Fri, August 16, 2019
- This clearly avoids the multiple variants saved in the database. But the translatable string starts with a comma, which will most probably make the translators puzzled, giving them no idea about the context of the string. They don't know whether there is a username or the phrase "Good morning", or whatever is before the comma. Not good. There are also security (XSS) problems with this solution, read on.
- While you might think moving the comma out solves the problem, it does not. The context even more missing from this example, since the translator will have no idea that anything appears before this string in the same sentence. Not good. Security problem still not resolved, read on.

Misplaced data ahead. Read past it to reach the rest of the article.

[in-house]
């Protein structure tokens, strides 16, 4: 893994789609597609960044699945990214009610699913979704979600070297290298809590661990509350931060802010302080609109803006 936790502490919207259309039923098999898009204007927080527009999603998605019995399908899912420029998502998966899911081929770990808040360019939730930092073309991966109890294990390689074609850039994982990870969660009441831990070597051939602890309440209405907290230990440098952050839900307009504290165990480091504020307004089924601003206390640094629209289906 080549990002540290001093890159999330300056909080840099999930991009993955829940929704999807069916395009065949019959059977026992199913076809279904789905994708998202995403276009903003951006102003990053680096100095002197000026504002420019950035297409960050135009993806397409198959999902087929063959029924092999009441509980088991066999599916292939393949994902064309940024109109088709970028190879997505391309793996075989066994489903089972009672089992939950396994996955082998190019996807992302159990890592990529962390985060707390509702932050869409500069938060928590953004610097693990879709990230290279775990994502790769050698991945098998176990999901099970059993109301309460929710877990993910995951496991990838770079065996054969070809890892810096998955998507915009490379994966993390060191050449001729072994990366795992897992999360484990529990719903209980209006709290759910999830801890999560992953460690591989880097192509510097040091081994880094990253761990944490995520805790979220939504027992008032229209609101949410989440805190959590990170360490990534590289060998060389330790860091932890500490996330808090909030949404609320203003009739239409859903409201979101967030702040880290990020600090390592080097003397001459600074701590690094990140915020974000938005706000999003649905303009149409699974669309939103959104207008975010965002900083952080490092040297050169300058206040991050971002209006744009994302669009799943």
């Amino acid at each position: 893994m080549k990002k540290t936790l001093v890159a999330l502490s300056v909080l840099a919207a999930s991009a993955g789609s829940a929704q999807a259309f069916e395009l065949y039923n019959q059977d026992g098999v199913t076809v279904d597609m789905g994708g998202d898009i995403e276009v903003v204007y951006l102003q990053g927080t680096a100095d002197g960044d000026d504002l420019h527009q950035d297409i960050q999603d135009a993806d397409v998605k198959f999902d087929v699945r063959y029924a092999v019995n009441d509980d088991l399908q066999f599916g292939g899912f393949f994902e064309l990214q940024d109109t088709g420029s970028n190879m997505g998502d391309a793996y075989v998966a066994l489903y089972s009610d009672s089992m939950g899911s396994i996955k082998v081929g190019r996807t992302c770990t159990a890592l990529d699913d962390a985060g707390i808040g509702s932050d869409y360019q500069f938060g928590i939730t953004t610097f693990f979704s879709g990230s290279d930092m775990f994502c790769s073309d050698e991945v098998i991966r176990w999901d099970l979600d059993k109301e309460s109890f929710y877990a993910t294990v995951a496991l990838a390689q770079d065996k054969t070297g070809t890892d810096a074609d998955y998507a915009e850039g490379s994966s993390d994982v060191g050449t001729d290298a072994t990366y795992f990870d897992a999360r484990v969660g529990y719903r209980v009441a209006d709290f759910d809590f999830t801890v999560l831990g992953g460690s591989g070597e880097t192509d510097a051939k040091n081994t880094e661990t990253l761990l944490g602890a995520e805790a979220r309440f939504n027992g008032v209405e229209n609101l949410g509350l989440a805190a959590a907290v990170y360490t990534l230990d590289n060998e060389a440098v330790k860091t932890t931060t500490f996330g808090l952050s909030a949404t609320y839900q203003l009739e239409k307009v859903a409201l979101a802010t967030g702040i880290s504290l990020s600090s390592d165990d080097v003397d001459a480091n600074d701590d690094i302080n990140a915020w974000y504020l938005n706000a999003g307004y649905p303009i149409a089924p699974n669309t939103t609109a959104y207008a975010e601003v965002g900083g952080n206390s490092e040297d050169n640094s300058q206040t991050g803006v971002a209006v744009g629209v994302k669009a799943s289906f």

- Solves the security problem at least. User provided data such as usernames, post titles, etc. might contain data which allow the submitter to perform XSS (Cross-site scripting) attacks. This is not a security book, so we are not going into the deep details here. The solution to that problem is that you need to escape the data. Assume that we are going to use this function in generating HTML, we should escape the output for HTML. So we selected
check_plain(). That is great. Still, there can be languages where the username will not be in the beginning of the sentence, but somewhere in the middle or in the end. In this form it's impossible to position the username in the translations. That is